Last year, I had a life-changing food find.
I was perusing the shelves of Onggi, one of my favorite stores where I live in Maine, and I saw a bottle with a bright label that read “Nong’s.”
The sauce is a tangy, sweet, and savory mix of ginger, soy sauce, coconut palm sugar, soybean paste, vinegar, chiles, garlic, and Thai pandan leaves. It’s the stuff of Thai street food dreams.
And I had just learned I could get it from Nong’s (via either my neighborhood shop or online order) anytime I wanted.
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The sauce was incredible on everything I tried it with, but I wanted to learn more about the origin of the recipe. I also wanted to make khao man gai myself, to let the sauce shine with its original intended accompaniments.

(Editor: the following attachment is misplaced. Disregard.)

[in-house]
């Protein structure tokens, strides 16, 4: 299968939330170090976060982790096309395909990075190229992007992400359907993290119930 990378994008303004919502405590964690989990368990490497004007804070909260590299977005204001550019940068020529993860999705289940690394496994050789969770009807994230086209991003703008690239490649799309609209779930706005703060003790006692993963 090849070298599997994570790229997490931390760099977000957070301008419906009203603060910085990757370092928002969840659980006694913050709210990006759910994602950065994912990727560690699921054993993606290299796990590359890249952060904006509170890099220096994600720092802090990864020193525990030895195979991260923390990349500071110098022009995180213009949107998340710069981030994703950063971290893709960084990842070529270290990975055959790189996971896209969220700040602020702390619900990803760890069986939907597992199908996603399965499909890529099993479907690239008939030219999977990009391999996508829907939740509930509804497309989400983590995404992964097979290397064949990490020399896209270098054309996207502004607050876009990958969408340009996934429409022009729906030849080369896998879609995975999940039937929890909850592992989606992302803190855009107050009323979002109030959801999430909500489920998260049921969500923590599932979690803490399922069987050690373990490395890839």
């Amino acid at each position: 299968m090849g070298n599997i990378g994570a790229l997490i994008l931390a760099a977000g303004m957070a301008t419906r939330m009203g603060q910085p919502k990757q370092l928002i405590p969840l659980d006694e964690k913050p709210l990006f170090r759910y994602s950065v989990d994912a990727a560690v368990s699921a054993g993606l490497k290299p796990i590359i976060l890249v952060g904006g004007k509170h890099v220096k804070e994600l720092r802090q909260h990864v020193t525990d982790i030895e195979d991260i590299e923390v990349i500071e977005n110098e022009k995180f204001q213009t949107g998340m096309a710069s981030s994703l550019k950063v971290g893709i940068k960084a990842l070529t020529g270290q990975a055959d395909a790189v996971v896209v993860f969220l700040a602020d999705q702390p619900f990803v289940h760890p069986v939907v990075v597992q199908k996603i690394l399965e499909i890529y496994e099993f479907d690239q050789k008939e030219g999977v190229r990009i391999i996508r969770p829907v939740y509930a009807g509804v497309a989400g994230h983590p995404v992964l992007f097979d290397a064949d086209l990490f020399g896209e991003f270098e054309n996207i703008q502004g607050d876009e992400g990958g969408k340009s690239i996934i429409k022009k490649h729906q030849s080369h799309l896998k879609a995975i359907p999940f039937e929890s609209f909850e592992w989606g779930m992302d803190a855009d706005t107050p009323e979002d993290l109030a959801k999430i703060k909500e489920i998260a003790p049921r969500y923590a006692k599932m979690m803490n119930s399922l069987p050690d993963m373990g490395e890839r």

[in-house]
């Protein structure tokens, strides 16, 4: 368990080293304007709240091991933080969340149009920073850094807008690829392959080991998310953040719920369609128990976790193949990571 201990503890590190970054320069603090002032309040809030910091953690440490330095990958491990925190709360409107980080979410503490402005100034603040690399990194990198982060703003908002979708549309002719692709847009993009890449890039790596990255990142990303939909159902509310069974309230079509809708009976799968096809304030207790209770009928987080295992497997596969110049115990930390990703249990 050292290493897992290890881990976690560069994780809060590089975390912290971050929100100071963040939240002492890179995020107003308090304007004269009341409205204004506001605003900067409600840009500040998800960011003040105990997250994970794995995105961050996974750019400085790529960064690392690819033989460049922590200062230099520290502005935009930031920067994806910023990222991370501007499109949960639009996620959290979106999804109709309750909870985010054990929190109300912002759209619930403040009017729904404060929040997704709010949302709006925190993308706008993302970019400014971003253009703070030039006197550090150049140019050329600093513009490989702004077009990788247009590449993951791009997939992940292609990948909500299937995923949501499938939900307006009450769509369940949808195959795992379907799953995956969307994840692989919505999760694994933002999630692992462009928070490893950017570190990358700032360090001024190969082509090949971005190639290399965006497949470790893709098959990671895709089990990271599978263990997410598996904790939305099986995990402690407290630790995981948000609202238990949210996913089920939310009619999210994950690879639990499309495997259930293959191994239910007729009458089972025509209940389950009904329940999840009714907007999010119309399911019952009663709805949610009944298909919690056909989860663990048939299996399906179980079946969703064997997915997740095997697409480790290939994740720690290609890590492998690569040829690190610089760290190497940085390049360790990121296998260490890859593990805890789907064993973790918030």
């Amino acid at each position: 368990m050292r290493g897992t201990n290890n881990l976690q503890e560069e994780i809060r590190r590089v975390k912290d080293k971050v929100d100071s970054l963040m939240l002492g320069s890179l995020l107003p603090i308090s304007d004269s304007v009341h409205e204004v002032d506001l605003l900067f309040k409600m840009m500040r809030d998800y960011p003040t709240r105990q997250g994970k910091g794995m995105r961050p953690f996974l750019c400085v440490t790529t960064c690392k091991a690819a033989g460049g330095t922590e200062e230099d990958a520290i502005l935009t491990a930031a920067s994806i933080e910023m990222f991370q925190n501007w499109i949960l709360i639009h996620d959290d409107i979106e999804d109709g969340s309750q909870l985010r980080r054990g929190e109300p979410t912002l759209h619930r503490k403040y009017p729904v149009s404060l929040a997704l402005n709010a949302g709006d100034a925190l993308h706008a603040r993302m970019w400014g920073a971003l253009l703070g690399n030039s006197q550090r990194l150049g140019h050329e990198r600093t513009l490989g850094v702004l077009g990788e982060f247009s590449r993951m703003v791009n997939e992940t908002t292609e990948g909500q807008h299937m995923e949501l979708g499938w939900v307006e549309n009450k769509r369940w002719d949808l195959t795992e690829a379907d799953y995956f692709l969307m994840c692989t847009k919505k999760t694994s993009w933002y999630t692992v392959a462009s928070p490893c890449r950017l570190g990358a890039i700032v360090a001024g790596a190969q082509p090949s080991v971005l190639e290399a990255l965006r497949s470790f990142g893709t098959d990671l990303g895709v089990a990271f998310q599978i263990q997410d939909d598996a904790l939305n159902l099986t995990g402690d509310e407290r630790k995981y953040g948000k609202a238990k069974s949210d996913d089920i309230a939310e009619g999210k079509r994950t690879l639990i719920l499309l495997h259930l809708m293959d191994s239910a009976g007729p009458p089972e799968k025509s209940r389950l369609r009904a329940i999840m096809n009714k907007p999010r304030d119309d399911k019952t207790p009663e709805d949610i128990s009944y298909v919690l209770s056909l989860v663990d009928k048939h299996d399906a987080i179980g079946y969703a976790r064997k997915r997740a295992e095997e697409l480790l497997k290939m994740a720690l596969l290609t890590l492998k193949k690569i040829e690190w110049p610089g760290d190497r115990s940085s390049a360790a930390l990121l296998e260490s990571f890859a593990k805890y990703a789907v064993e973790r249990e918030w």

Happily, I searched for the dish on our site and realized that Bryan Roof and the gang at Cook’s Country visited Nong’s for a 2020 issue.
Making the dish from scratch is relatively simple, and it’s a great way to learn more about cooking with flavors from Southeast Asia. And nothing is more comforting when I’m sick than a bowl of aromatic, steamy chicken and rice with piping hot broth and a side of khao man gai sauce.
But some ingredients for the sauce, including fermented soybean paste and pandan leaves, can be difficult to source. Asian grocery stores will carry them, but buying the bottled sauce is a great shortcut to getting khao man gai on the table quickly.
Whatever your decision—bottled or homemade—you can’t go wrong with Nong’s.